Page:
Dr Mia Bennett, Department of Geography, University of Washington
Over time, humans have been able to distinguish and capture finer portions of the electromagnetic spectrum. Whereas early film cameras recorded information in black and white, and later film in color, hyperspectral sensors are now able to identify extremely narrow portions of the spectrum at increments that far surpass the capabilities of the human eye. As each object has a distinct spectral signature, with healthy vegetation, for instance, reflecting different wavelengths than water, finer spectral objects can now be detected. Sensors can also “see” beyond the visible light spectrum, with growing amounts of information gathered from radio and microwaves as a result of innovations such as synthetic aperture radar. This technology, which sends out a pulse of energy that bounces off the target object rather than relying on reflected sunlight, can see through night skies, clouds, and below the surface of the Earth, offering insights to militaries, archaeologists, and many others. While remote sensing is making heightened claims to omniscience, I argue that the technique’s growing power to perceive runs counter to its power to persuade. To develop a politics of exposure and reflect on the cultural and epistemic consequences of hyperspectral and synthetic aperture radar, I bring the spectral turn to bear on remote sensing. Seemingly lacking in abstraction, fuzziness, and interpretability, state-of-the-art satellite images are anything but haunted.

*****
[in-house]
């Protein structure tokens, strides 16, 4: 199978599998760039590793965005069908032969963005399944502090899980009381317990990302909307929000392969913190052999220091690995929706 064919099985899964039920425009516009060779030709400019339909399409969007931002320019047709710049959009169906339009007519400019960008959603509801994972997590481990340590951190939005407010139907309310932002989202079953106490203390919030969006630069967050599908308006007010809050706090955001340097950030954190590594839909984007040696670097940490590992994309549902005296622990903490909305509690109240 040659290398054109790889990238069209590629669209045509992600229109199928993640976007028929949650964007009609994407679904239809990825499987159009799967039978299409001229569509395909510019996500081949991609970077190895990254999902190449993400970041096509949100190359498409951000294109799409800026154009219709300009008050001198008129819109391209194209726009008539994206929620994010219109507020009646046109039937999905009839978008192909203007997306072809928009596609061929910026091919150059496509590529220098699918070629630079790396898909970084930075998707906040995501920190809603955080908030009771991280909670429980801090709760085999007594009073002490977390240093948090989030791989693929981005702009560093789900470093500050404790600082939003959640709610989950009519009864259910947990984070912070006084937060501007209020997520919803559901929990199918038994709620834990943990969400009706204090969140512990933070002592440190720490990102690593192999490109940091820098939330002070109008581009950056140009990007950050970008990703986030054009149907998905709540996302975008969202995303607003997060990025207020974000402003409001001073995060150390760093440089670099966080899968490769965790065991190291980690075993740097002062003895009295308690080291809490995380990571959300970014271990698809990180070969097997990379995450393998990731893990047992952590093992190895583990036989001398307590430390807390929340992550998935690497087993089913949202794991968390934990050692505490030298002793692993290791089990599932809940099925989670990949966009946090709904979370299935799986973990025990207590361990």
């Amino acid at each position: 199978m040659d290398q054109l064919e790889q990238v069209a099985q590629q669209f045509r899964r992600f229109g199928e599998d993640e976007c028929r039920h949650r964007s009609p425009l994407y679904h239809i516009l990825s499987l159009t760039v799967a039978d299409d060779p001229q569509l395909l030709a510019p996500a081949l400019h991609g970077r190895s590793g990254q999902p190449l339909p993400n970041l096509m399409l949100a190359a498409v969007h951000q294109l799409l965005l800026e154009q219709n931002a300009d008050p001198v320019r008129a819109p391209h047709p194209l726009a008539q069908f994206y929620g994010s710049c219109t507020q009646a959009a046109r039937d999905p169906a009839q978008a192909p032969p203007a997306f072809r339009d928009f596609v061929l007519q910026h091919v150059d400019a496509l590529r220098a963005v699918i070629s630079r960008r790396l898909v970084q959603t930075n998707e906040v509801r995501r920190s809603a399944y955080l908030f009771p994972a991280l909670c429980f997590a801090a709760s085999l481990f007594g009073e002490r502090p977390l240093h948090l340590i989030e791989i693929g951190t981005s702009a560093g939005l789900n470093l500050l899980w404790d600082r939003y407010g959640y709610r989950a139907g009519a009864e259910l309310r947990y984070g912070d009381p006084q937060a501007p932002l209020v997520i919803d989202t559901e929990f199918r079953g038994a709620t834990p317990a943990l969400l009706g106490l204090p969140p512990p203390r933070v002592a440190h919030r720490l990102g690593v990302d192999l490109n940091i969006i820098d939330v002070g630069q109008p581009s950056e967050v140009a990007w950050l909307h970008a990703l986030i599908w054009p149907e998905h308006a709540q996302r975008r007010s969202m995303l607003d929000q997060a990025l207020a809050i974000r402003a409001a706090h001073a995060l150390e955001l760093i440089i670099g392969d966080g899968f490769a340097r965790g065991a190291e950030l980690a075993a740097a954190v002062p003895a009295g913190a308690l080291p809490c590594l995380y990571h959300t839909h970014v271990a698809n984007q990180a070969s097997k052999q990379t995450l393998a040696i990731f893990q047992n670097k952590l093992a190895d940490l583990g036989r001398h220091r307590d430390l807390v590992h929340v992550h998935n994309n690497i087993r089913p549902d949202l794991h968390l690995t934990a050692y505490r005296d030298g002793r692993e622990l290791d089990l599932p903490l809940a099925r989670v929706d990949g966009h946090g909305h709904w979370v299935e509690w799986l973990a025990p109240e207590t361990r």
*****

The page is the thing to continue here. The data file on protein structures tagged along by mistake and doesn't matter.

About the speaker:

Mia Bennett is an assistant professor in the Department of Geography at the University of Washington. As a political geographer with geospatial skills, she researches cultures and practices of frontier-making in the Arctic and orbital space. Bennett’s methods combine fieldwork and critical remote sensing, a subfield whose development she is helping to lead. Since 2009, she has run a blog on the Arctic, Cryopolitics. Bennett received a PhD in Geography from UCLA and an MPhil in Polar Studies from the University of Cambridge, where she was a Gates Scholar.

This seminar talk is hosted by the Centre for Drones and Culture (CDAC), University of Cambridge, and sponsored by UK Research and Innovation (UKRI).

(Image: “MODIS Satellite Image” by NOAA Great Lakes Environmental Research Laboratory is licensed under CC BY-SA 2.0.)